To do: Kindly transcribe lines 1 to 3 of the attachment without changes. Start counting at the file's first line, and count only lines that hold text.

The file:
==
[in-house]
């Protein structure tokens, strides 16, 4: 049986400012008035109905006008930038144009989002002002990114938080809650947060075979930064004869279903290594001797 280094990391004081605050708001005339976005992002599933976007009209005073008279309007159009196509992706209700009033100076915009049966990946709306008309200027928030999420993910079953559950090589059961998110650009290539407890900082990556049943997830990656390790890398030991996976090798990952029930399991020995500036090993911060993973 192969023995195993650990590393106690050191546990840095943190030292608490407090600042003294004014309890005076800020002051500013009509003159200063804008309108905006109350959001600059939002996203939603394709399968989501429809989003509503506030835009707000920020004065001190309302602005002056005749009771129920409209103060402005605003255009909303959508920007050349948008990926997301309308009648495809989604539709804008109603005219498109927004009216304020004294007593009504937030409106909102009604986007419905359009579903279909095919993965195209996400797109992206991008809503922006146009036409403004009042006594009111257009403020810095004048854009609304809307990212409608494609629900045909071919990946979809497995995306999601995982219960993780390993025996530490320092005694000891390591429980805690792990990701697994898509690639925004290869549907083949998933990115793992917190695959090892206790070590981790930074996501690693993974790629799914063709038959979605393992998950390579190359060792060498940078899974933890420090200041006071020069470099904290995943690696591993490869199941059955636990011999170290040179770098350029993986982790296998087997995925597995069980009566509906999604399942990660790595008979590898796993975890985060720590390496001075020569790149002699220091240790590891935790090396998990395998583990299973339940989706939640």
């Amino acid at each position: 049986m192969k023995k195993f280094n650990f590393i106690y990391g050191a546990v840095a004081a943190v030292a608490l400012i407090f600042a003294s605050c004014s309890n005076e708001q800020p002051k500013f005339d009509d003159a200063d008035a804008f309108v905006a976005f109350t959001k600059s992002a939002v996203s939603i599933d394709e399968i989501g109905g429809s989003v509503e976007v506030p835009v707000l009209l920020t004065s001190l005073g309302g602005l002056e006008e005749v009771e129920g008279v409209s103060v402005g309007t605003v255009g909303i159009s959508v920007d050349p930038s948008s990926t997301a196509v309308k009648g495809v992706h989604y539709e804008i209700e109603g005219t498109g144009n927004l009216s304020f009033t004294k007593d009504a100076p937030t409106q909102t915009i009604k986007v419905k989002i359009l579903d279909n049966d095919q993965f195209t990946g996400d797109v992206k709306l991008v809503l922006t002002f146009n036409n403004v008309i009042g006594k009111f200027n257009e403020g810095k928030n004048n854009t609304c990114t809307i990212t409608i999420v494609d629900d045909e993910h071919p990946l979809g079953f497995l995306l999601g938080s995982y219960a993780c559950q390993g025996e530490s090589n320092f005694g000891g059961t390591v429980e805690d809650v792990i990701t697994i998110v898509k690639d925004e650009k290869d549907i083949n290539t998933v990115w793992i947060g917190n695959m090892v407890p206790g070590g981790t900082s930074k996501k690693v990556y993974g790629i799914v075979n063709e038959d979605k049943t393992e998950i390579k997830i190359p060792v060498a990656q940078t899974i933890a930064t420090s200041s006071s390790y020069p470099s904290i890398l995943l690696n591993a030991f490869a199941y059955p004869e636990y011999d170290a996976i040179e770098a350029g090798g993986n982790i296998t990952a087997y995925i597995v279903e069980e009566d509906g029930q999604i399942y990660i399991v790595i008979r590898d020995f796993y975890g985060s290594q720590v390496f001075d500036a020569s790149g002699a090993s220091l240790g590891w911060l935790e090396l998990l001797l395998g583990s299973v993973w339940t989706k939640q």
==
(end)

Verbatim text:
[in-house]
């Protein structure tokens, strides 16, 4: 049986400012008035109905006008930038144009989002002002990114938080809650947060075979930064004869279903290594001797 280094990391004081605050708001005339976005992002599933976007009209005073008279309007159009196509992706209700009033100076915009049966990946709306008309200027928030999420993910079953559950090589059961998110650009290539407890900082990556049943997830990656390790890398030991996976090798990952029930399991020995500036090993911060993973 192969023995195993650990590393106690050191546990840095943190030292608490407090600042003294004014309890005076800020002051500013009509003159200063804008309108905006109350959001600059939002996203939603394709399968989501429809989003509503506030835009707000920020004065001190309302602005002056005749009771129920409209103060402005605003255009909303959508920007050349948008990926997301309308009648495809989604539709804008109603005219498109927004009216304020004294007593009504937030409106909102009604986007419905359009579903279909095919993965195209996400797109992206991008809503922006146009036409403004009042006594009111257009403020810095004048854009609304809307990212409608494609629900045909071919990946979809497995995306999601995982219960993780390993025996530490320092005694000891390591429980805690792990990701697994898509690639925004290869549907083949998933990115793992917190695959090892206790070590981790930074996501690693993974790629799914063709038959979605393992998950390579190359060792060498940078899974933890420090200041006071020069470099904290995943690696591993490869199941059955636990011999170290040179770098350029993986982790296998087997995925597995069980009566509906999604399942990660790595008979590898796993975890985060720590390496001075020569790149002699220091240790590891935790090396998990395998583990299973339940989706939640």
């Amino acid at each position: 049986m192969k023995k195993f280094n650990f590393i106690y990391g050191a546990v840095a004081a943190v030292a608490l400012i407090f600042a003294s605050c004014s309890n005076e708001q800020p002051k500013f005339d009509d003159a200063d008035a804008f309108v905006a976005f109350t959001k600059s992002a939002v996203s939603i599933d394709e399968i989501g109905g429809s989003v509503e976007v506030p835009v707000l009209l920020t004065s001190l005073g309302g602005l002056e006008e005749v009771e129920g008279v409209s103060v402005g309007t605003v255009g909303i159009s959508v920007d050349p930038s948008s990926t997301a196509v309308k009648g495809v992706h989604y539709e804008i209700e109603g005219t498109g144009n927004l009216s304020f009033t004294k007593d009504a100076p937030t409106q909102t915009i009604k986007v419905k989002i359009l579903d279909n049966d095919q993965f195209t990946g996400d797109v992206k709306l991008v809503l922006t002002f146009n036409n403004v008309i009042g006594k009111f200027n257009e403020g810095k928030n004048n854009t609304c990114t809307i990212t409608i999420v494609d629900d045909e993910h071919p990946l979809g079953f497995l995306l999601g938080s995982y219960a993780c559950q390993g025996e530490s090589n320092f005694g000891g059961t390591v429980e805690d809650v792990i990701t697994i998110v898509k690639d925004e650009k290869d549907i083949n290539t998933v990115w793992i947060g917190n695959m090892v407890p206790g070590g981790t900082s930074k996501k690693v990556y993974g790629i799914v075979n063709e038959d979605k049943t393992e998950i390579k997830i190359p060792v060498a990656q940078t899974i933890a930064t420090s200041s006071s390790y020069p470099s904290i890398l995943l690696n591993a030991f490869a199941y059955p004869e636990y011999d170290a996976i040179e770098a350029g090798g993986n982790i296998t990952a087997y995925i597995v279903e069980e009566d509906g029930q999604i399942y990660i399991v790595i008979r590898d020995f796993y975890g985060s290594q720590v390496f001075d500036a020569s790149g002699a090993s220091l240790g590891w911060l935790e090396l998990l001797l395998g583990s299973v993973w339940t989706k939640q």